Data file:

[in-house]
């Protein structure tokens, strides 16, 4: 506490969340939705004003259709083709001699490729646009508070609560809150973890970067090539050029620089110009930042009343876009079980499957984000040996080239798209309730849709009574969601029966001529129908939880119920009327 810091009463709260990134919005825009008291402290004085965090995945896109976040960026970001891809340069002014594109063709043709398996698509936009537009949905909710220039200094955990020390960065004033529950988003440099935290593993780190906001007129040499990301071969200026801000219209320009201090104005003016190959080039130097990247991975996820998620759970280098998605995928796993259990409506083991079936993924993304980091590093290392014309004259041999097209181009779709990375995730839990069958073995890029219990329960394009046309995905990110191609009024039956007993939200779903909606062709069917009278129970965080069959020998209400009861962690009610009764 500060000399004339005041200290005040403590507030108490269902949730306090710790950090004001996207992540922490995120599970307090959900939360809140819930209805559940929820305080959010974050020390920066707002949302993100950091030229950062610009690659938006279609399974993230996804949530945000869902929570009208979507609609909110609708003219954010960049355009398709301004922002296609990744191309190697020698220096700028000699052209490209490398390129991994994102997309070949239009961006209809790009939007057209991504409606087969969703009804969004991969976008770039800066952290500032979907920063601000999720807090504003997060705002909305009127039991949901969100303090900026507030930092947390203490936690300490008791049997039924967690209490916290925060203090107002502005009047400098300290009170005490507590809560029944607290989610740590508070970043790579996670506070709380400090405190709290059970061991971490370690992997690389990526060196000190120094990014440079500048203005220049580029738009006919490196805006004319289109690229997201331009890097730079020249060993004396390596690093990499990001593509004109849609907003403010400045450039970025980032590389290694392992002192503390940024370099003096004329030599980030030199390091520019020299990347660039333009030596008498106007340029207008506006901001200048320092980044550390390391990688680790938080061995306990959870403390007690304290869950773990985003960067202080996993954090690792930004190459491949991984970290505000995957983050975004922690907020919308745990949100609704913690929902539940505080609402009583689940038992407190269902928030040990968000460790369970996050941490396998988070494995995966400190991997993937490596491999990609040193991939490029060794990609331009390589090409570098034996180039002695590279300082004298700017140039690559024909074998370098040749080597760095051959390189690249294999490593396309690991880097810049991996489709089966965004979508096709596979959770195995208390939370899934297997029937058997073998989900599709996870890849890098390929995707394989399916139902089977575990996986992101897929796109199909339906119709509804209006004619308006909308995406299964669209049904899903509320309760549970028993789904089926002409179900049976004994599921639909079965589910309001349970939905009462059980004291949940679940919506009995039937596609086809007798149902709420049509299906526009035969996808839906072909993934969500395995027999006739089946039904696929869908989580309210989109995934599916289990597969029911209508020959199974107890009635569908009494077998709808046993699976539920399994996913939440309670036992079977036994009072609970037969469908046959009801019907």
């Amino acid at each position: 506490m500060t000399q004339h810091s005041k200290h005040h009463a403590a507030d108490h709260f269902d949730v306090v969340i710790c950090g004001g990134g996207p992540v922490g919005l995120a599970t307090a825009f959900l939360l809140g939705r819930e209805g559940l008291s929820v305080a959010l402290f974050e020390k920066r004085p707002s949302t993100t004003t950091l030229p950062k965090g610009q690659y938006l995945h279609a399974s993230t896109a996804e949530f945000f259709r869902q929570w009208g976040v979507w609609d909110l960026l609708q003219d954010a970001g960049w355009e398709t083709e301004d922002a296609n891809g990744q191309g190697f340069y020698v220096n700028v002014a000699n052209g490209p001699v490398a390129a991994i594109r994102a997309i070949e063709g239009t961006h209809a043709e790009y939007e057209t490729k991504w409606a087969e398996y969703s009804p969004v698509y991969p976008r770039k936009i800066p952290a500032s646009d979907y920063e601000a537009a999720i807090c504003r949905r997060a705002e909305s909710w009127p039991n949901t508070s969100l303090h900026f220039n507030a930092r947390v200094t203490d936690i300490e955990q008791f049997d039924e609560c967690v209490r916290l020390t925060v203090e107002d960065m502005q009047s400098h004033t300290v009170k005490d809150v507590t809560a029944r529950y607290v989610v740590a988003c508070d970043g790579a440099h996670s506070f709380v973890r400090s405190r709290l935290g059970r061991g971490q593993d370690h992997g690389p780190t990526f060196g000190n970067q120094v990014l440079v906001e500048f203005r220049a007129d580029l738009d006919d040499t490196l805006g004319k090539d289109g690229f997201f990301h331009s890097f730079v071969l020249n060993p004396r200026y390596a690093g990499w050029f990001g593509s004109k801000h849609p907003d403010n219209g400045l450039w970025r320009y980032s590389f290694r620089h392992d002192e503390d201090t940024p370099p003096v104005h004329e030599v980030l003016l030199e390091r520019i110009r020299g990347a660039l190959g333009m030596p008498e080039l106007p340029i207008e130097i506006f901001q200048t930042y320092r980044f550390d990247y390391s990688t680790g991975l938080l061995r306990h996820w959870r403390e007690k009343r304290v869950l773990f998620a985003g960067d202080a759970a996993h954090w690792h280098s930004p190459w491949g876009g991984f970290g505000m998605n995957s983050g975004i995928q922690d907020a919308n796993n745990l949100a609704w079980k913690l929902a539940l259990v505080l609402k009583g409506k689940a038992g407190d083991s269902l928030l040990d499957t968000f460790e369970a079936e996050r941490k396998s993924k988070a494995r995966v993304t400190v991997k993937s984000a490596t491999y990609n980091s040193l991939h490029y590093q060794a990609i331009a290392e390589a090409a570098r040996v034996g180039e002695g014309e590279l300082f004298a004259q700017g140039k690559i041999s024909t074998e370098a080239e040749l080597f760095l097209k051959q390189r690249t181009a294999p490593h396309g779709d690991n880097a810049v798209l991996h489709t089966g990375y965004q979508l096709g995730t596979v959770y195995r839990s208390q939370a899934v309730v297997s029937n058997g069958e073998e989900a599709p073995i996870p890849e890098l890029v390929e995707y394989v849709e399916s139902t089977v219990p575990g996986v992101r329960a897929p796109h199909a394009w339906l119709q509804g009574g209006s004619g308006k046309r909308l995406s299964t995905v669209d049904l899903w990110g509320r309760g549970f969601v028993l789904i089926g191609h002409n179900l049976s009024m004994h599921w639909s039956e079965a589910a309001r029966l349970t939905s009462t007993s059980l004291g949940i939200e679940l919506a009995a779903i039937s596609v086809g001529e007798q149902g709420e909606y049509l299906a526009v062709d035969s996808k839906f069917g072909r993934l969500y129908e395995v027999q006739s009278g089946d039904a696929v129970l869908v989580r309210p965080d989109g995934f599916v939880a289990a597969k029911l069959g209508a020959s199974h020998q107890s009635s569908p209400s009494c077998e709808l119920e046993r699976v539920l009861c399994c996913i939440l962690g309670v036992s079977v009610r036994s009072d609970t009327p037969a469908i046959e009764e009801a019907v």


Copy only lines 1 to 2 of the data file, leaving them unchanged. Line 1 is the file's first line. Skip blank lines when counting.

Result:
[in-house]
């Protein structure tokens, strides 16, 4: 506490969340939705004003259709083709001699490729646009508070609560809150973890970067090539050029620089110009930042009343876009079980499957984000040996080239798209309730849709009574969601029966001529129908939880119920009327 810091009463709260990134919005825009008291402290004085965090995945896109976040960026970001891809340069002014594109063709043709398996698509936009537009949905909710220039200094955990020390960065004033529950988003440099935290593993780190906001007129040499990301071969200026801000219209320009201090104005003016190959080039130097990247991975996820998620759970280098998605995928796993259990409506083991079936993924993304980091590093290392014309004259041999097209181009779709990375995730839990069958073995890029219990329960394009046309995905990110191609009024039956007993939200779903909606062709069917009278129970965080069959020998209400009861962690009610009764 500060000399004339005041200290005040403590507030108490269902949730306090710790950090004001996207992540922490995120599970307090959900939360809140819930209805559940929820305080959010974050020390920066707002949302993100950091030229950062610009690659938006279609399974993230996804949530945000869902929570009208979507609609909110609708003219954010960049355009398709301004922002296609990744191309190697020698220096700028000699052209490209490398390129991994994102997309070949239009961006209809790009939007057209991504409606087969969703009804969004991969976008770039800066952290500032979907920063601000999720807090504003997060705002909305009127039991949901969100303090900026507030930092947390203490936690300490008791049997039924967690209490916290925060203090107002502005009047400098300290009170005490507590809560029944607290989610740590508070970043790579996670506070709380400090405190709290059970061991971490370690992997690389990526060196000190120094990014440079500048203005220049580029738009006919490196805006004319289109690229997201331009890097730079020249060993004396390596690093990499990001593509004109849609907003403010400045450039970025980032590389290694392992002192503390940024370099003096004329030599980030030199390091520019020299990347660039333009030596008498106007340029207008506006901001200048320092980044550390390391990688680790938080061995306990959870403390007690304290869950773990985003960067202080996993954090690792930004190459491949991984970290505000995957983050975004922690907020919308745990949100609704913690929902539940505080609402009583689940038992407190269902928030040990968000460790369970996050941490396998988070494995995966400190991997993937490596491999990609040193991939490029060794990609331009390589090409570098034996180039002695590279300082004298700017140039690559024909074998370098040749080597760095051959390189690249294999490593396309690991880097810049991996489709089966965004979508096709596979959770195995208390939370899934297997029937058997073998989900599709996870890849890098390929995707394989399916139902089977575990996986992101897929796109199909339906119709509804209006004619308006909308995406299964669209049904899903509320309760549970028993789904089926002409179900049976004994599921639909079965589910309001349970939905009462059980004291949940679940919506009995039937596609086809007798149902709420049509299906526009035969996808839906072909993934969500395995027999006739089946039904696929869908989580309210989109995934599916289990597969029911209508020959199974107890009635569908009494077998709808046993699976539920399994996913939440309670036992079977036994009072609970037969469908046959009801019907």